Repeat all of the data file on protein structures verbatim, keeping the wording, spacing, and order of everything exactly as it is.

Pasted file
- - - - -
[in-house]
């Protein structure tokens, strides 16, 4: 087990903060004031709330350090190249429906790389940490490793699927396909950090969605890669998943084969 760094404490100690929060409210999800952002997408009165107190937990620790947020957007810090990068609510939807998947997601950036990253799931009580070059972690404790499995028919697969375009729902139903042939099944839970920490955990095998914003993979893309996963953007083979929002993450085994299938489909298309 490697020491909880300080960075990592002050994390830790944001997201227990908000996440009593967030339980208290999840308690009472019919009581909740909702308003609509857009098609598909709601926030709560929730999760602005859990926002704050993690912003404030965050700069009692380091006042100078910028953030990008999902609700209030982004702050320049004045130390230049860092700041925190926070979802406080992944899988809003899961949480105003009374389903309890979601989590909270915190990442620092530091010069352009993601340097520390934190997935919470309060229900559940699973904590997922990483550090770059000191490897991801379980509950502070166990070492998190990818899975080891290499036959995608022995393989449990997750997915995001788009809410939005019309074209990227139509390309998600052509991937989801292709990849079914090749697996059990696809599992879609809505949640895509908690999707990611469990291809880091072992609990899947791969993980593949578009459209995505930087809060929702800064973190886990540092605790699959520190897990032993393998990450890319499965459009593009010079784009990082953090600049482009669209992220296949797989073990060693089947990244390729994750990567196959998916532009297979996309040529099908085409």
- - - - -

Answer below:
[in-house]
């Protein structure tokens, strides 16, 4: 087990903060004031709330350090190249429906790389940490490793699927396909950090969605890669998943084969 760094404490100690929060409210999800952002997408009165107190937990620790947020957007810090990068609510939807998947997601950036990253799931009580070059972690404790499995028919697969375009729902139903042939099944839970920490955990095998914003993979893309996963953007083979929002993450085994299938489909298309 490697020491909880300080960075990592002050994390830790944001997201227990908000996440009593967030339980208290999840308690009472019919009581909740909702308003609509857009098609598909709601926030709560929730999760602005859990926002704050993690912003404030965050700069009692380091006042100078910028953030990008999902609700209030982004702050320049004045130390230049860092700041925190926070979802406080992944899988809003899961949480105003009374389903309890979601989590909270915190990442620092530091010069352009993601340097520390934190997935919470309060229900559940699973904590997922990483550090770059000191490897991801379980509950502070166990070492998190990818899975080891290499036959995608022995393989449990997750997915995001788009809410939005019309074209990227139509390309998600052509991937989801292709990849079914090749697996059990696809599992879609809505949640895509908690999707990611469990291809880091072992609990899947791969993980593949578009459209995505930087809060929702800064973190886990540092605790699959520190897990032993393998990450890319499965459009593009010079784009990082953090600049482009669209992220296949797989073990060693089947990244390729994750990567196959998916532009297979996309040529099908085409």